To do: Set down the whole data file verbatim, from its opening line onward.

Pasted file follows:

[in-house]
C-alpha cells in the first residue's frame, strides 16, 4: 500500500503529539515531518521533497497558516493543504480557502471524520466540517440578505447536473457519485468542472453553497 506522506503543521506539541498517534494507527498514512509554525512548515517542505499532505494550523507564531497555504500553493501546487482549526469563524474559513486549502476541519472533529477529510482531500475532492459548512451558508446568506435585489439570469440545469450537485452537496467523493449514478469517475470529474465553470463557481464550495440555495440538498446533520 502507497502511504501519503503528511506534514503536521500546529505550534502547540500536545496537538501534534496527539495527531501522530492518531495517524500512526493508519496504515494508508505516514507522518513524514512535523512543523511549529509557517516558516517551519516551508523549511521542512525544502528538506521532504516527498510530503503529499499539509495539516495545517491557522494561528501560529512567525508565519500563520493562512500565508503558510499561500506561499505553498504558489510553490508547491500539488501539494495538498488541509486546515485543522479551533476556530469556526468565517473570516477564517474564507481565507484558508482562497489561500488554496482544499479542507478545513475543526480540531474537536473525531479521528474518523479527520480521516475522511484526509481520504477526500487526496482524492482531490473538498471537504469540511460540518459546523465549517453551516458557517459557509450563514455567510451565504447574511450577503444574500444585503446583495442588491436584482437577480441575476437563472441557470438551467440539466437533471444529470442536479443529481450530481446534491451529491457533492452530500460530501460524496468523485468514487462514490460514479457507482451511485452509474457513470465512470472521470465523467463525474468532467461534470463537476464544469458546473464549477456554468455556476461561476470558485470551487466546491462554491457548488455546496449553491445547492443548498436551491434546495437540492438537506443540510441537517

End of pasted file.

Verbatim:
[in-house]
C-alpha cells in the first residue's frame, strides 16, 4: 500500500503529539515531518521533497497558516493543504480557502471524520466540517440578505447536473457519485468542472453553497 506522506503543521506539541498517534494507527498514512509554525512548515517542505499532505494550523507564531497555504500553493501546487482549526469563524474559513486549502476541519472533529477529510482531500475532492459548512451558508446568506435585489439570469440545469450537485452537496467523493449514478469517475470529474465553470463557481464550495440555495440538498446533520 502507497502511504501519503503528511506534514503536521500546529505550534502547540500536545496537538501534534496527539495527531501522530492518531495517524500512526493508519496504515494508508505516514507522518513524514512535523512543523511549529509557517516558516517551519516551508523549511521542512525544502528538506521532504516527498510530503503529499499539509495539516495545517491557522494561528501560529512567525508565519500563520493562512500565508503558510499561500506561499505553498504558489510553490508547491500539488501539494495538498488541509486546515485543522479551533476556530469556526468565517473570516477564517474564507481565507484558508482562497489561500488554496482544499479542507478545513475543526480540531474537536473525531479521528474518523479527520480521516475522511484526509481520504477526500487526496482524492482531490473538498471537504469540511460540518459546523465549517453551516458557517459557509450563514455567510451565504447574511450577503444574500444585503446583495442588491436584482437577480441575476437563472441557470438551467440539466437533471444529470442536479443529481450530481446534491451529491457533492452530500460530501460524496468523485468514487462514490460514479457507482451511485452509474457513470465512470472521470465523467463525474468532467461534470463537476464544469458546473464549477456554468455556476461561476470558485470551487466546491462554491457548488455546496449553491445547492443548498436551491434546495437540492438537506443540510441537517